a king upon the nation against its will). And this must be the utmost
limit to which Parliament can go upon this case; but the right of the
Nation goes to the whole case, because it has the right of changing its
whole form of government. The right of a Parliament is only a right in
trust, a right by delegation, and that but from a very small part of the
Nation; and one of its Houses has not even this. But the right of the
Nation is an original right, as universal as taxation. The nation is
the paymaster of everything, and everything must conform to its general
will.

I remember taking notice of a speech in what is called the English House
of Peers, by the then Earl of Shelburne, and I think it was at the time
he was Minister, which is applicable to this case. I do not directly
charge my memory with every particular; but the words and the purport,
as nearly as I remember, were these: "That the form of a Government was
a matter wholly at the will of the Nation at all times, that if it chose
a monarchical form, it had a right to have it so; and if it afterwards
chose to be a Republic, it had a right to be a Republic, and to say to a
King, 'We have no longer any occasion for you.'"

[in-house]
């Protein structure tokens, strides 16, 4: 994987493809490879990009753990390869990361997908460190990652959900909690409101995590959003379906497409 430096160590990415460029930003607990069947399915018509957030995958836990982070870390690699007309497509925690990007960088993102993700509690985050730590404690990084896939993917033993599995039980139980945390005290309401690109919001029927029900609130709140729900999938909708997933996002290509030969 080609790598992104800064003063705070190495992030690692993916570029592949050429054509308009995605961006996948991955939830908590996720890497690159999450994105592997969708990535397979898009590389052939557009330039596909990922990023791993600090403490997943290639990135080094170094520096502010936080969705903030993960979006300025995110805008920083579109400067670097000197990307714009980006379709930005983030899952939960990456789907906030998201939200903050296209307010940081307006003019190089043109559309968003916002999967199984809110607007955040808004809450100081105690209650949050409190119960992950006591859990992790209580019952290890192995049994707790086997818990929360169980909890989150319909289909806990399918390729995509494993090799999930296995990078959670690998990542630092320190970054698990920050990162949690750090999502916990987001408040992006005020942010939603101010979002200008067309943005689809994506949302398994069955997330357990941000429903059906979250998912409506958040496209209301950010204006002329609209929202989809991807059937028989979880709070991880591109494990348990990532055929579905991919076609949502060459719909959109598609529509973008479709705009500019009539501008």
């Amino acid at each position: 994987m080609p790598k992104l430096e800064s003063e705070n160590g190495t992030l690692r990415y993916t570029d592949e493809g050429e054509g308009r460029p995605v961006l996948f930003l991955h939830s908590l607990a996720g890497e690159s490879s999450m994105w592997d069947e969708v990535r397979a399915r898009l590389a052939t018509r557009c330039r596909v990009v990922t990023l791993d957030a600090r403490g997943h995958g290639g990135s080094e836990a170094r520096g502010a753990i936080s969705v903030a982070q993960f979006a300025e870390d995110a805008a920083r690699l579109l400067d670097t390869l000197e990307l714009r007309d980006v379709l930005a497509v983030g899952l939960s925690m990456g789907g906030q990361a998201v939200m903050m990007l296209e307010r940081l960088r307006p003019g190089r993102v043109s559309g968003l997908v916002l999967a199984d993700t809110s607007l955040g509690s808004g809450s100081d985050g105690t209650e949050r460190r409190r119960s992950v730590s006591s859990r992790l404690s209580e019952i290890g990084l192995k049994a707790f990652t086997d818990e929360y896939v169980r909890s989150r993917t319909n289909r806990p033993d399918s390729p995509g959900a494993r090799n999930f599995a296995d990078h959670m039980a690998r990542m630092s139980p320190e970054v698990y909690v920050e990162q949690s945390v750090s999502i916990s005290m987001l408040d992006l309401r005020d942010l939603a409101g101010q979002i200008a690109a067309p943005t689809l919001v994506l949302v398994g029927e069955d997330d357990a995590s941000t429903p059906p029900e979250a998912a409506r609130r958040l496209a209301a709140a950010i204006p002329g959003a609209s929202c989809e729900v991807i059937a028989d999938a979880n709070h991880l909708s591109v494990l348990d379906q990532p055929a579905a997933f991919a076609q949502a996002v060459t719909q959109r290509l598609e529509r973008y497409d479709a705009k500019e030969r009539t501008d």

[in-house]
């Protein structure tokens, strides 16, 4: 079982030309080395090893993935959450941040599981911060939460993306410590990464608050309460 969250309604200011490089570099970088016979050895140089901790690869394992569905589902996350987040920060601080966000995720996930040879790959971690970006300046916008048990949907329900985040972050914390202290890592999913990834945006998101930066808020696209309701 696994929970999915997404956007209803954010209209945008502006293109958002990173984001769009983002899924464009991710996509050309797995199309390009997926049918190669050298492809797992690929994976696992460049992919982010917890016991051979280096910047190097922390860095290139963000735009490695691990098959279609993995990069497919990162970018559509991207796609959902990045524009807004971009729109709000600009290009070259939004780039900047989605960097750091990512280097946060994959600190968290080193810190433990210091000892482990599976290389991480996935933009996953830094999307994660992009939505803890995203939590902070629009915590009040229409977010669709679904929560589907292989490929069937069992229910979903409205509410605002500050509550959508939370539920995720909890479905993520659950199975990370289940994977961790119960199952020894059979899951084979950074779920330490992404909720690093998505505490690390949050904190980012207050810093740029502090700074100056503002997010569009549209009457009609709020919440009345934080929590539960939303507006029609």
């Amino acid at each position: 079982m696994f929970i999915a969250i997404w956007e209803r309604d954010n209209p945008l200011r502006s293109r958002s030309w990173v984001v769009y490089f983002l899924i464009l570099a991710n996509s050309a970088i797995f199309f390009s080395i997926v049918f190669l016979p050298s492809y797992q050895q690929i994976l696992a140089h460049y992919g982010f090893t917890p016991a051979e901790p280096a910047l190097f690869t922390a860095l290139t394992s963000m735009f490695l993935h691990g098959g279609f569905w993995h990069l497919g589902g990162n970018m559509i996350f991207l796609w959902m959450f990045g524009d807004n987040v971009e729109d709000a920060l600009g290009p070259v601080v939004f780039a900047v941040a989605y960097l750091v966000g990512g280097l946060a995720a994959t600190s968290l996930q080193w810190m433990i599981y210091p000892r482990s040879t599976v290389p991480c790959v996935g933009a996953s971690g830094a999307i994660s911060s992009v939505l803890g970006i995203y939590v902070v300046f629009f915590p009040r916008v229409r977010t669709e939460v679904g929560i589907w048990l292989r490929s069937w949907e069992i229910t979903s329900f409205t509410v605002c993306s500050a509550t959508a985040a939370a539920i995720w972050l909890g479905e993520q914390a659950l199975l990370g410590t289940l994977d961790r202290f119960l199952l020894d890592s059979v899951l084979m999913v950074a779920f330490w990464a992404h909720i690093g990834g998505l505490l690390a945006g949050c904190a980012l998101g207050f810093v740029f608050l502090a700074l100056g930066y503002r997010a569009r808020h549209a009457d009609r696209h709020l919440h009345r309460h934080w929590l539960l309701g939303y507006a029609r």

When Mr. Burke says that "His Majesty's heirs and successors, each in
their time and order, will come to the crown with the same content of
their choice with which His Majesty had succeeded to that he wears," it
is saying too much even to the humblest individual in the country;
part of whose daily labour goes towards making up the million sterling
a-year, which the country gives the person it styles a king. Government
with insolence is despotism; but when contempt is added it becomes
worse; and to pay for contempt is the excess of slavery. This species
of government comes from Germany; and reminds me of what one of the
Brunswick soldiers told me, who was taken prisoner by, the Americans
in the late war: "Ah!" said he, "America is a fine free country, it is
worth the people's fighting for; I know the difference by knowing my
own: in my country, if the prince says eat straw, we eat straw."
God help that country, thought I, be it England or elsewhere, whose
liberties are to be protected by German principles of government, and
Princes of Brunswick!

As Mr. Burke sometimes speaks of England, sometimes of France, and
sometimes of the world, and of government in general, it is difficult
to answer his book without apparently meeting him on the same ground.
Although principles of Government are general subjects, it is next to
impossible, in many cases, to separate them from the idea of place and
circumstance, and the more so when circumstances are put for arguments,
which is frequently the case with Mr. Burke.

In the former part of his book, addressing himself to the people of
France, he says: "No experience has taught us (meaning the English),
that in any other course or method than that of a hereditary crown,
can our liberties be regularly perpetuated and preserved sacred as our
hereditary right." I ask Mr. Burke, who is to take them away? M. de la